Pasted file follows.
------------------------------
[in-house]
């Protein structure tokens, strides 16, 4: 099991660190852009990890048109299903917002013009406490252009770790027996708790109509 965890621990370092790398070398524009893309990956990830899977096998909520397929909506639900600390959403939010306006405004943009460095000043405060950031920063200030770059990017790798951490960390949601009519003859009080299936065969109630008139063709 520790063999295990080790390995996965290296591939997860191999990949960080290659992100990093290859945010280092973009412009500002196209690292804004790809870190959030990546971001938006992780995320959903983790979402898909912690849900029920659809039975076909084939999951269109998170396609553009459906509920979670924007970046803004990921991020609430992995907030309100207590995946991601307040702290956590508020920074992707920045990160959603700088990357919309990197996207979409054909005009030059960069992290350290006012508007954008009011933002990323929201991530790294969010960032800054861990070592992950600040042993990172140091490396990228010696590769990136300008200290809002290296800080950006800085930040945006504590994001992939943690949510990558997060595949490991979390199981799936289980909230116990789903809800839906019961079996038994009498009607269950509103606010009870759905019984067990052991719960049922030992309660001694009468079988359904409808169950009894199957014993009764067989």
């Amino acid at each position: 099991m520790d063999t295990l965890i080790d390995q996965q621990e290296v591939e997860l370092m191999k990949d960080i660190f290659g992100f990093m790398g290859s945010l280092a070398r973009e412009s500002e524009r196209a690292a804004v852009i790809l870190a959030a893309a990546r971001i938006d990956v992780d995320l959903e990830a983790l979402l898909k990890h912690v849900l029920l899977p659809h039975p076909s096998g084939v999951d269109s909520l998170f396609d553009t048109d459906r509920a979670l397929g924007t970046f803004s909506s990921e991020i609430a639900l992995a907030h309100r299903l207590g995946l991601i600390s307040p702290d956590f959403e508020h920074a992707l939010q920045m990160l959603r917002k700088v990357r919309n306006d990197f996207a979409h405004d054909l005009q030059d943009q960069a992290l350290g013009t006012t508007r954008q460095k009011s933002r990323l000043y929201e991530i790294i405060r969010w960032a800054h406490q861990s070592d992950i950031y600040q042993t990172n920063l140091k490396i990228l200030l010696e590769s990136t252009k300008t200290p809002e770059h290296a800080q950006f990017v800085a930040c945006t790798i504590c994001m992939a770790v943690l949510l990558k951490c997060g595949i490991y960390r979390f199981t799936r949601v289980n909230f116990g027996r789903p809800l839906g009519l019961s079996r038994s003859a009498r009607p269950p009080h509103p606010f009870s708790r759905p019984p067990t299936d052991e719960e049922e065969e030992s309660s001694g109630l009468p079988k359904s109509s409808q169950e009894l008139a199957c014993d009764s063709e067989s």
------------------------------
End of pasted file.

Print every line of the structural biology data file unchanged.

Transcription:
[in-house]
């Protein structure tokens, strides 16, 4: 099991660190852009990890048109299903917002013009406490252009770790027996708790109509 965890621990370092790398070398524009893309990956990830899977096998909520397929909506639900600390959403939010306006405004943009460095000043405060950031920063200030770059990017790798951490960390949601009519003859009080299936065969109630008139063709 520790063999295990080790390995996965290296591939997860191999990949960080290659992100990093290859945010280092973009412009500002196209690292804004790809870190959030990546971001938006992780995320959903983790979402898909912690849900029920659809039975076909084939999951269109998170396609553009459906509920979670924007970046803004990921991020609430992995907030309100207590995946991601307040702290956590508020920074992707920045990160959603700088990357919309990197996207979409054909005009030059960069992290350290006012508007954008009011933002990323929201991530790294969010960032800054861990070592992950600040042993990172140091490396990228010696590769990136300008200290809002290296800080950006800085930040945006504590994001992939943690949510990558997060595949490991979390199981799936289980909230116990789903809800839906019961079996038994009498009607269950509103606010009870759905019984067990052991719960049922030992309660001694009468079988359904409808169950009894199957014993009764067989």
């Amino acid at each position: 099991m520790d063999t295990l965890i080790d390995q996965q621990e290296v591939e997860l370092m191999k990949d960080i660190f290659g992100f990093m790398g290859s945010l280092a070398r973009e412009s500002e524009r196209a690292a804004v852009i790809l870190a959030a893309a990546r971001i938006d990956v992780d995320l959903e990830a983790l979402l898909k990890h912690v849900l029920l899977p659809h039975p076909s096998g084939v999951d269109s909520l998170f396609d553009t048109d459906r509920a979670l397929g924007t970046f803004s909506s990921e991020i609430a639900l992995a907030h309100r299903l207590g995946l991601i600390s307040p702290d956590f959403e508020h920074a992707l939010q920045m990160l959603r917002k700088v990357r919309n306006d990197f996207a979409h405004d054909l005009q030059d943009q960069a992290l350290g013009t006012t508007r954008q460095k009011s933002r990323l000043y929201e991530i790294i405060r969010w960032a800054h406490q861990s070592d992950i950031y600040q042993t990172n920063l140091k490396i990228l200030l010696e590769s990136t252009k300008t200290p809002e770059h290296a800080q950006f990017v800085a930040c945006t790798i504590c994001m992939a770790v943690l949510l990558k951490c997060g595949i490991y960390r979390f199981t799936r949601v289980n909230f116990g027996r789903p809800l839906g009519l019961s079996r038994s003859a009498r009607p269950p009080h509103p606010f009870s708790r759905p019984p067990t299936d052991e719960e049922e065969e030992s309660s001694g109630l009468p079988k359904s109509s409808q169950e009894l008139a199957c014993d009764s063709e067989s």